Crimethinc’s The Exworker has begun rebroadcasting. This most recent episodes of the podcast focuses on the September 9th strike with a conversation with Azzurra of the ABC in Houston, TX, and Ben Turk of IWOC based in Wisconsin. Episode 49 also includes a review of Captive Nation: Black Organizing In The Civil Rights Era, an interview with an anarchist in the UK about Brexit and other tidbits. #50 also includes a segment mourning the death of Jordan MacTaggart, an American anarchist who died on the front lines in Rojava recently, a segment celebrating the death of former police chief and all-around king-bastard John Timoney and a rebroadcast of a Crna Luknja interview with members of DAF about Turkey after the attempted Coup. These ExWorkers are well worth a listen and available at http://crimethinc.com/podcast/
Also, submedia’s most recent episode on strikes, the DAPL pipeline and more entitled Burn Down The Plantation features a great interview with Melvin Ray of the Free Alabama Movement. This sits alongside a second video installment explaining anarchist fundamentals, this time featuring the concept of Mutual Aid, short videos on continued struggles in France against the #LoiTravail, direct action against fascists in Athens. These and more can be found at https://submedia.tv/stimulator/
It’s Going Down is now producing the IDGcast which can be found at http://itsgoingdown.org/ and include thus far timely interviews on the uprising in Milawukee, words from the Red Warrior Camp at Standing Rock against the Dakota Access pipeline, the state of the alt-right or new white nationalist movements in North America and a discussion on communes and struggle with Morgan and El Errante. The most recent episode features an interview with a woman on hunger strike in Merced, California, in solidarity with hunger striking prisoners against the deplorable situation in this poor and rural county’s jails. The jails have witnessed abuses, deaths and injuries among those imprisoned in adult and juvenile detention at the hands of sadistic CO’s. Find the IDGcast at http://itsgoingdown.org/podcast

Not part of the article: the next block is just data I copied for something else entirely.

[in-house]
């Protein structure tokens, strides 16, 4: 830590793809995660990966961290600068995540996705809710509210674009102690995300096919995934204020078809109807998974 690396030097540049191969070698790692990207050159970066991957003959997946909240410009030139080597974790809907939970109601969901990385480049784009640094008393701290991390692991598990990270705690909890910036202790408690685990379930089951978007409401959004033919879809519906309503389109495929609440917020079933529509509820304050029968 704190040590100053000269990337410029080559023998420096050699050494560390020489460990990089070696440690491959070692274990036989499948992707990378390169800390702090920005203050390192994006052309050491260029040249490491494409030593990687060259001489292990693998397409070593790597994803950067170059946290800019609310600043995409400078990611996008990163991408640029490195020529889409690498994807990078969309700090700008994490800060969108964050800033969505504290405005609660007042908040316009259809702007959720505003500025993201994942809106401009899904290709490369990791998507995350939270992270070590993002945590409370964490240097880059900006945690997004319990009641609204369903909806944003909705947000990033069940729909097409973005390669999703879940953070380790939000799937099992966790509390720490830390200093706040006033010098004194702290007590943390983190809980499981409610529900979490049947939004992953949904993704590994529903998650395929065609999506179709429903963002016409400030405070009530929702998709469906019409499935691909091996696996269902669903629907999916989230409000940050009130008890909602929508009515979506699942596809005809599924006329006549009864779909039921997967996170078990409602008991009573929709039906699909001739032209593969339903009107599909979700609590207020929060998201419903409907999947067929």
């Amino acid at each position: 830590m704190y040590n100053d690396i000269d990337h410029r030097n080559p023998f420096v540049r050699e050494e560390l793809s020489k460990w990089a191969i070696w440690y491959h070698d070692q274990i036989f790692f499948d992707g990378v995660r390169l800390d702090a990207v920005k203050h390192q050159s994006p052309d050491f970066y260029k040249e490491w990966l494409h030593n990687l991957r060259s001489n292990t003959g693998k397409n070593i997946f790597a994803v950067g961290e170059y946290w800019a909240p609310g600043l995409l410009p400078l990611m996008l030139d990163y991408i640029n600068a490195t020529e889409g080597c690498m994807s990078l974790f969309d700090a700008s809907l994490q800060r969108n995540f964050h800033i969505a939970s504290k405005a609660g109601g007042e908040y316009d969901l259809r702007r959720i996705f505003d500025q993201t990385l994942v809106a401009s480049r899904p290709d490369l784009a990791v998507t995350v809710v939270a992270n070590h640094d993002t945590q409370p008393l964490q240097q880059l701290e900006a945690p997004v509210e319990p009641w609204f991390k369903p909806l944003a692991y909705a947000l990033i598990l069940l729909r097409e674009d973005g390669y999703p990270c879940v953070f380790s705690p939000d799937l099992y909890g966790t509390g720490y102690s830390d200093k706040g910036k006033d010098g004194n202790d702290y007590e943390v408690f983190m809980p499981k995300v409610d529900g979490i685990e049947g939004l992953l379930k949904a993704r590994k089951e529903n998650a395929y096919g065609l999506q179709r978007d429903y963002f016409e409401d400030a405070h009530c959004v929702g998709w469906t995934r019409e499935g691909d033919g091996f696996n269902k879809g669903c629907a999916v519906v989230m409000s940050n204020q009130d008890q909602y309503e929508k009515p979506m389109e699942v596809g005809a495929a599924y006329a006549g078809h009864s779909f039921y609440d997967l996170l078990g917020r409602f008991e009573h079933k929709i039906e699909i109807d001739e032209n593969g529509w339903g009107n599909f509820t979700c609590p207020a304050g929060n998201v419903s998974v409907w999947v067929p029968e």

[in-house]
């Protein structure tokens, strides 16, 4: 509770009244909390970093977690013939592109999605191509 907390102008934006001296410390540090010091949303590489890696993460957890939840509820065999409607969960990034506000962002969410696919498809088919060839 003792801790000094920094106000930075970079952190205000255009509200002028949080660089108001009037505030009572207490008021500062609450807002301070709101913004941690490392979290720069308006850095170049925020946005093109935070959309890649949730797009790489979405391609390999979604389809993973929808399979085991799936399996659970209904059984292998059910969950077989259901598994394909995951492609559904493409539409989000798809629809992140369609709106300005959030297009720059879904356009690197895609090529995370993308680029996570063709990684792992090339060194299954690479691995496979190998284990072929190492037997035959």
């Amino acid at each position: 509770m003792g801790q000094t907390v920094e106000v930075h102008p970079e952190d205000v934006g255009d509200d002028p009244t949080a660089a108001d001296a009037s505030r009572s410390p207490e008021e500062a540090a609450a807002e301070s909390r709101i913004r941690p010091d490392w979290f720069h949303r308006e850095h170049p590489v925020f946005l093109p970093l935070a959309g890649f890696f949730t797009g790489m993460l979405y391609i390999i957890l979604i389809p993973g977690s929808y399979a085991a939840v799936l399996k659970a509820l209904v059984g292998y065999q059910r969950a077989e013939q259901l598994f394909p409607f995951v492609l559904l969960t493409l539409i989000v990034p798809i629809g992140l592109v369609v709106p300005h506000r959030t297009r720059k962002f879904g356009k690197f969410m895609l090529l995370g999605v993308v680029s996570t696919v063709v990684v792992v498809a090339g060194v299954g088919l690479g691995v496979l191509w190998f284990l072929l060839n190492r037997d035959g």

Resonance Audio Distro, or RAD, is a source for radical and anarchist audio of zines, books and essays and, among other things, produced an awesome and lengthy interview with Sylvie Kashdan and Robby Barnes to give context to two plays by these rapscallions that Resonance put online. Robbie and Sylvie are longtime anarchists living in the Seattle area who have been involved in The 5th Estate magazine for decades and have tons of stories and experiences to share. Check out Resonance at https://resonanceaudiodistro.org/
Season two of The Brilliant Podcast has begun and is apparently headed towards a new format. The most recent episode features a conversation with Isaac Cronin, curator of the Cruel Hospice imprint at Little Black Cart, talks about his experiences of Situationism, pro and post-Situ ideas and play in the U.S. since the 1960’s. Check this and more out at http://thebrilliant.org/
Finally, hip hop artist Sole is continuing to put out interesting discussions on his podcast SOLEcast. Most recently, Sole talked to Franco “Bifo” Berardi on Capitalism, Mass Killings, Suicide & Alienation. Episodes can be found at http://www.soleone.org/solecast
This week’s episode features a conversation with Tyler Durden of Portland Anarchist Black Cross & the Portland Industrial Workers of the World about the upcoming September 9th National Prisoner Work Stoppage across the United States. September 9th, the 45th anniversary of the Attica Prison Uprsing in 1971 and is an effort by prisoners in local, state, federal and immigration facilities around the country to address issues around the nature of their confinement, racial and class disparities in incarceration, under-and-un-payed (in some states, forced) labor often described as legalized slavery. Over the hour, we talk about organizing efforts and how to clue in to the strikes as they start this week.
A few quick announcements for this episode…
Call for Anti-DAPL Solidarity Actions
There is a call-out for acts of solidarity with the folks resisting the Dakota Access Pipeline. As we spoke about a couple of episodes ago in Gil’s interview with LaDonna Brave Bull Allard who owns the land where the Sacred Stone Camp is held, resistance to the pipeline designed to carry crude oil from source through 3 states to Illinois and cross the Missouri River a number of times continues to grow. Indigenous peoples and their supporters are gathering for nonviolent, direct action protests to block the pipeline’s construction and the threat it poses to the soil, animals, plants and that longest river in North America, the Missouri. From https://nodaplsolidarity.org comes the calll for #NoDAPL Global Weeks of Solidarity Action from September 3-17th. That site offers suggestions of places to target for protest. nodaplsolidarity.org also offers suggestions of banks and businesses maybe in your area that are funding the pipeline and that could be a nice place to visit to express one’s distaste for the pipeline.